LOS ANGELES -- The conventional wisdom goes something like this: Obesity rates are skyrocketing among the poorest Americans, therefore fast-food restaurants must be to blame.
But a new study by a professor at the University of California-Davis medical school has found that it's Americans with salaries at the higher end of the spectrum -- in some cases as high as $80,000 to $90,000 -- who are driving fast-food consumption at the likes of McDonald's and Burger King.
"There's a strong correlation been income and obesity," professor Paul Leigh told the Los Angeles Times. "And so people say, 'Oh, well, it's the fast-food restaurants that are causing obesity among the poor.' But that's not true. To focus on fast-food restaurants as the sole cause of obesity is incorrect."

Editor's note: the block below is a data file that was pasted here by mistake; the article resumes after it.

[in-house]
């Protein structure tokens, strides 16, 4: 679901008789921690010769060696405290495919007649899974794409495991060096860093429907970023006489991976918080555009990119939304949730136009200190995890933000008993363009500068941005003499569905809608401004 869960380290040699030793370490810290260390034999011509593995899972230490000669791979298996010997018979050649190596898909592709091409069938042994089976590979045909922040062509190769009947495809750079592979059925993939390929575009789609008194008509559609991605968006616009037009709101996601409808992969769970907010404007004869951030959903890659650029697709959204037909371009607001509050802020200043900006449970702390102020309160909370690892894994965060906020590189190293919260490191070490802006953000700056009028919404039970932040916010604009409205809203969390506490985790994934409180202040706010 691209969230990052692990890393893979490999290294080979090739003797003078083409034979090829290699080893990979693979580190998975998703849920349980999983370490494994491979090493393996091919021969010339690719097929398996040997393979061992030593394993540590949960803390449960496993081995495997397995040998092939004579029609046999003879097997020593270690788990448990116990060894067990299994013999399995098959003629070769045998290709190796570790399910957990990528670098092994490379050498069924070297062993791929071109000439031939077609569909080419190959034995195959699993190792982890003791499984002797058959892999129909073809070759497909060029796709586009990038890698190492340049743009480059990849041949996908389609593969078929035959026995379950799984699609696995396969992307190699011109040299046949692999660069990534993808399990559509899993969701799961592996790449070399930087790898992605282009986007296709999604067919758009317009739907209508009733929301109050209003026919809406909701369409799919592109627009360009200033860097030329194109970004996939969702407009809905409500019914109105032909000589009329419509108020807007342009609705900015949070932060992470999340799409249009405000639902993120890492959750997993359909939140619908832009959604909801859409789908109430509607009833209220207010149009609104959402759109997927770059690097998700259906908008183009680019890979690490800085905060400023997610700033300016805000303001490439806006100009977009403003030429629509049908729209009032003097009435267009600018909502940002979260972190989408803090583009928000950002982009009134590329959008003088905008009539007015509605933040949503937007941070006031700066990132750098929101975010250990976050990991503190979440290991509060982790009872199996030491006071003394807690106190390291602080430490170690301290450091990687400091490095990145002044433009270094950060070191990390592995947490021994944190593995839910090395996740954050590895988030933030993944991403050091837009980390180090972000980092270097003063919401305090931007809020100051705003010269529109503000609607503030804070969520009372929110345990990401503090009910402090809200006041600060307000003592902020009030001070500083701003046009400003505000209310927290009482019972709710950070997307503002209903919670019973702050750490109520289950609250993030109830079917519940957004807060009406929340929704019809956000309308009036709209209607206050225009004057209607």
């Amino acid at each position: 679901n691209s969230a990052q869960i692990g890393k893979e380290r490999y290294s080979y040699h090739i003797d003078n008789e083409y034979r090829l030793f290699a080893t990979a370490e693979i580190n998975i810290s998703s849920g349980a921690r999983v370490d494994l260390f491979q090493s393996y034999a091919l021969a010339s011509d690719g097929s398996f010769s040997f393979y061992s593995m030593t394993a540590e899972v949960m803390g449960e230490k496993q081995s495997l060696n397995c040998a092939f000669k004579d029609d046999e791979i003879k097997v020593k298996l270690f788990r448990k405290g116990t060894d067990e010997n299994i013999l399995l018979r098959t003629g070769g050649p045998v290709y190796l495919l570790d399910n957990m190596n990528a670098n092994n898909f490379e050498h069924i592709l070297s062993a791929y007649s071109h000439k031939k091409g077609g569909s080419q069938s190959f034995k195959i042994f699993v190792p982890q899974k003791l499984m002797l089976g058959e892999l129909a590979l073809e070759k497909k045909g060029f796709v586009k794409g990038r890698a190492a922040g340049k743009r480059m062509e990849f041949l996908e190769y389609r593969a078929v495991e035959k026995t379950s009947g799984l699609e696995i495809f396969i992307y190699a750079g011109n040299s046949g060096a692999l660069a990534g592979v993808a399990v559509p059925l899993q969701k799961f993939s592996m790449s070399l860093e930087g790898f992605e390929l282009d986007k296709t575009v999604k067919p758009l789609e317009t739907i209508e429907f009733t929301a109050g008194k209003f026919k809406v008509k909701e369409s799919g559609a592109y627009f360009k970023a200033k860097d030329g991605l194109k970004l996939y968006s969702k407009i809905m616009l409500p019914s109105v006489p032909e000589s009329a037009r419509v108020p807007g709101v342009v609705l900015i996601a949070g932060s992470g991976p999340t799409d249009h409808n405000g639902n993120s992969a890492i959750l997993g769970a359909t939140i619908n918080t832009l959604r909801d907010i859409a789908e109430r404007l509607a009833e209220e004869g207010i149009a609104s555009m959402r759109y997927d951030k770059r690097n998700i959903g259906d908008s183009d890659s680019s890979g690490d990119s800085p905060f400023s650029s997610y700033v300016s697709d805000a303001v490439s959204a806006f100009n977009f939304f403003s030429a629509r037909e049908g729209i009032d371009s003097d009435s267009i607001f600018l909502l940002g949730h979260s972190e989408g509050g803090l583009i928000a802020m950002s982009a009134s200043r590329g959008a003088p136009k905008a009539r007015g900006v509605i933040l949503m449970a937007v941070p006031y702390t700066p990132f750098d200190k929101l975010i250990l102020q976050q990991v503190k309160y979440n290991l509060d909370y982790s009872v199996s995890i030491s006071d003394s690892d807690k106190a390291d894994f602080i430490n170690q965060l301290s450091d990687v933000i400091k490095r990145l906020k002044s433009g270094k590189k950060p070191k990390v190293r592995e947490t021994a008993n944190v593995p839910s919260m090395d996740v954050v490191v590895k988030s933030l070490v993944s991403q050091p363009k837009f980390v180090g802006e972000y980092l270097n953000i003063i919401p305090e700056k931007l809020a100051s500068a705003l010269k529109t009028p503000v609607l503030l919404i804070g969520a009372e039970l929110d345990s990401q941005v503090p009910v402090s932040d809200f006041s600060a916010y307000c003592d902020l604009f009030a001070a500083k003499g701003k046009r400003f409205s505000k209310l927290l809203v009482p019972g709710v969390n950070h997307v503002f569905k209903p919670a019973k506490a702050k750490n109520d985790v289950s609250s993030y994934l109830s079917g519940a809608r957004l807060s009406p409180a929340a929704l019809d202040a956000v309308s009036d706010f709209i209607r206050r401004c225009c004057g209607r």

The professor of health economics said the study of the dining habits of about 5,000 Americans found that as a household's income increased, so did visits to chain fast-food restaurants such as McDonald's.
The research is to be published in a coming issue of the journal Population Health Management.
Mr. Leigh, who stresses that he's no fan of fast-food restaurants, wants to make sure that lawmakers and others in positions of power are targeting the right causes of obesity.
Soda pop, for example, is cheap and plentiful and a key contributor to obesity rates, he said.